The elected official in charge of the Charleston County Register of Deeds office was recently named in a whistleblower lawsuit.
A whistleblower lawsuit was recently filed against the Charleston County Register of Deeds office and Michael Miller, the elected official in charge of the office. The suit was filed by a former senior employee and is the second one filed against Miller since November.
Over the last two years, several real estate professions have “complained about long delays at the Register of Deeds, and in early December, Miller announced public office hours would be restricted until further notice in the latest of many attempts to get caught up.” One of the employees working at the time to help the office get caught up was Minyon Gadsden. For 17 years she worked in the office. She filed a lawsuit on December 24, 2021, after noticing just how much the office changed after Miller’s election in 2018.
According to her suit, “Miller refused to assist with any of the responsibilities of the office, sometimes worked instead at the West Ashley barbershop he owns, shirked support requests from overworked employees, and used county employees to prepare training materials for barbers.”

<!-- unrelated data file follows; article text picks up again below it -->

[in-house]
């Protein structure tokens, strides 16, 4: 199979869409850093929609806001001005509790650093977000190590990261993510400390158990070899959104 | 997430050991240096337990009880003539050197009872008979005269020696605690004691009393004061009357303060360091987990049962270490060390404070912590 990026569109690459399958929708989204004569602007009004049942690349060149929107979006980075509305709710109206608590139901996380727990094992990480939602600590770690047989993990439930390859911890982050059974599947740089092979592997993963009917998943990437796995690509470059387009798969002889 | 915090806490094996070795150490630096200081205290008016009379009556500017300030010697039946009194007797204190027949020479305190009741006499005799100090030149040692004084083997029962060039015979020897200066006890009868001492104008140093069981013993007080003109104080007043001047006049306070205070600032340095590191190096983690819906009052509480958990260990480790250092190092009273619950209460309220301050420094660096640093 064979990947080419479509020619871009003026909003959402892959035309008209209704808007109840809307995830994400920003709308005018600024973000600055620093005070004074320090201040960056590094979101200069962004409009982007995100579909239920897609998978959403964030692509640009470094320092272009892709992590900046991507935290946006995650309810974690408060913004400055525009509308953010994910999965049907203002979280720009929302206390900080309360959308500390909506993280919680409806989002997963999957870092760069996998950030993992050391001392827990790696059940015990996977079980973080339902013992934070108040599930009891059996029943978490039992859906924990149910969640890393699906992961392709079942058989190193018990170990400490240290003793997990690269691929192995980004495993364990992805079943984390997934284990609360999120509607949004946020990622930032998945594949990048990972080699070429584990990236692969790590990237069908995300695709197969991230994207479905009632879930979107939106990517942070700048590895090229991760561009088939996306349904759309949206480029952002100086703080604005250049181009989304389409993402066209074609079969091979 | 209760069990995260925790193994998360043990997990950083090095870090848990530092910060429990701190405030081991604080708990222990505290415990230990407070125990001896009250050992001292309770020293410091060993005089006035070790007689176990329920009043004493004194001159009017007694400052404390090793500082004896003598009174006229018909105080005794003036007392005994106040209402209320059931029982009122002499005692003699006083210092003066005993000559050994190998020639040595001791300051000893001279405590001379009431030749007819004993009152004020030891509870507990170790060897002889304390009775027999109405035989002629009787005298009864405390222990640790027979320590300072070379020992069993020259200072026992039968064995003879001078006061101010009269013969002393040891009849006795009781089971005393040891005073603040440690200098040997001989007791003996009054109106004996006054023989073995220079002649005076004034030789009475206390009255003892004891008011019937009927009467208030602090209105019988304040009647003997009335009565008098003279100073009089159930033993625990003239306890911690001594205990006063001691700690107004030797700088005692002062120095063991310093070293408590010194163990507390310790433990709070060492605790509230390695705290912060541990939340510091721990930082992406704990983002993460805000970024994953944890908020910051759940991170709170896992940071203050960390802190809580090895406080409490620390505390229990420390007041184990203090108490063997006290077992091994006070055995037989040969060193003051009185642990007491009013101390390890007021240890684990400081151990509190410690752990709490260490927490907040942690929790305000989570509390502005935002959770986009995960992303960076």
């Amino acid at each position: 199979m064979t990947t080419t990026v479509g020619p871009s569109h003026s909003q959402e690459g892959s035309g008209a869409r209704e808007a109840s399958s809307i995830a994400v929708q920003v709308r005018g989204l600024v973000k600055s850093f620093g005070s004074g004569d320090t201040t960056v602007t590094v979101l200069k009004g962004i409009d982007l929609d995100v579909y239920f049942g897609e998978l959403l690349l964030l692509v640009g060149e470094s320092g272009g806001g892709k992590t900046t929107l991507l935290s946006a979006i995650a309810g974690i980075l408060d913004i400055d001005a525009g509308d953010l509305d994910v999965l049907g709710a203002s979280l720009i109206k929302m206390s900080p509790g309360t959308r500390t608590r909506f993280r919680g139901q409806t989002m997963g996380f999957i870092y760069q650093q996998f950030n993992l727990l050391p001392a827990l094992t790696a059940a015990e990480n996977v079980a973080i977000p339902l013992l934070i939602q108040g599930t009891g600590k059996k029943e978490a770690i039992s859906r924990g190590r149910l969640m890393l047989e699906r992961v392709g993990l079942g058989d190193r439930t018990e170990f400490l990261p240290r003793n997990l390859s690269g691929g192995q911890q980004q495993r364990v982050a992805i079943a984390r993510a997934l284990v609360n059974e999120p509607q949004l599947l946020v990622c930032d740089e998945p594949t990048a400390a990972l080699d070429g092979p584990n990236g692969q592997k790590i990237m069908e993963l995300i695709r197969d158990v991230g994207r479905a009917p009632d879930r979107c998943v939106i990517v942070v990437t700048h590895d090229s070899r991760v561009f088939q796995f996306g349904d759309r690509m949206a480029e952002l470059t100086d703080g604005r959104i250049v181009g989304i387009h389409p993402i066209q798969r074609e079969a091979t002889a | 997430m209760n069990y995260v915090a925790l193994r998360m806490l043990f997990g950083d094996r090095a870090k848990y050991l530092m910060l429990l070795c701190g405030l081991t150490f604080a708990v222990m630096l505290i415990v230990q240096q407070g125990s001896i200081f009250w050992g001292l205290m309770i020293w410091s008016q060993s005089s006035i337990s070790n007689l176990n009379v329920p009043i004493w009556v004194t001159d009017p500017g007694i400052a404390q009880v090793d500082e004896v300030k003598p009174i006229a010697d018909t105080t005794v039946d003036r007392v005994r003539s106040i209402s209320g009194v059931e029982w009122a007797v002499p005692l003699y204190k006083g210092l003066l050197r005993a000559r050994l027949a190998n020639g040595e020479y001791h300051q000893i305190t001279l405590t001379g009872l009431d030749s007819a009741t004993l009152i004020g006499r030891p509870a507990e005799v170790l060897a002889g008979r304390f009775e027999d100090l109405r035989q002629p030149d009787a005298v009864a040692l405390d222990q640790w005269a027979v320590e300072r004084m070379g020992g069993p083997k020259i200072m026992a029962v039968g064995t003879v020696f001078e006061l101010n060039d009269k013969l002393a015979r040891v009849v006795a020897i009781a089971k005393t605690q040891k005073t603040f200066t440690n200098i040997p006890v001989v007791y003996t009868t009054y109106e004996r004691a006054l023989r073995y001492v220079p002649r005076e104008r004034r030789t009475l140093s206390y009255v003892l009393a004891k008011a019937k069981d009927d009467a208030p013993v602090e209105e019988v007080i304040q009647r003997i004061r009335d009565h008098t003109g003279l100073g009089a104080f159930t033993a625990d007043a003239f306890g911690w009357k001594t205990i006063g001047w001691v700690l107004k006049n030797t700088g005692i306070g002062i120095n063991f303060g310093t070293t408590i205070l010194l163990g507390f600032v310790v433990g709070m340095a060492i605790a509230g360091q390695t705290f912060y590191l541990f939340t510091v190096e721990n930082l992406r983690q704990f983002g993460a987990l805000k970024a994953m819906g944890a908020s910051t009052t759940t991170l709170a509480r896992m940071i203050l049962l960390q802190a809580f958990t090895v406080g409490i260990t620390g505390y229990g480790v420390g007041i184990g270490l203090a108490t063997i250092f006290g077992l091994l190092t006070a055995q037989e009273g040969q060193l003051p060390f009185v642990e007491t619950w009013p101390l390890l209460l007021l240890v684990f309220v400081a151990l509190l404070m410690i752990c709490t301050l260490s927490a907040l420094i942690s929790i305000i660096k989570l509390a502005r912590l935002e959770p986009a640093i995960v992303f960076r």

When asked about the issues in the office and the backlog of work, Miller has repeatedly blamed “a hurricane, COVID-19, staffing and funding, and a lack of electronic filing systems for the delays in recording deeds and other legal documents.”
Unfortunately for Gadsden, she was terminated for reporting Miller’s lack of work to management. Her termination prompted the whistleblower suit and, according to Gadsden, “violated the South Carolina Whistleblower Protection Act.” Just what did she report, though? The suit states:
“Plaintiff (Gadsden) reported to Defendant (Miller) that his chronic and willful failure and/or neglect to timely record real estate documents under the date and in the order of time at which they are delivered to the Charleston ROD needed to be corrected immediately, and provided suggestions on how to overcome the backlog of documents,”
In October, the suit alleges “Miller announced a new policy prohibiting paid sick leave during the months of November 2021 and December 2021, unless Charleston ROD employees provided a doctor’s note setting forth the date of the appointment, reason seen, and any medication prescribed.” Gadsden pushed back against the new policy and allegedly told Miller the “policy would violate federal law and compromise the confidentiality of medical information, but he responded that he could ‘do anything (he) wanted as an elected official.’”
It’s important to note that, prior to her termination, Miller gave Gadsden “her the highest possible scores on her 2019/2020 annual evaluation and two raises during his time running the office.” When he terminated her on November 29, 2021, he said, “I do not have a reason. Your service is just no longer needed.”
As a result of her alleged wrongful termination, Gadsden is seeking damages and compensation for lost wages, as well as reinstatement to her position.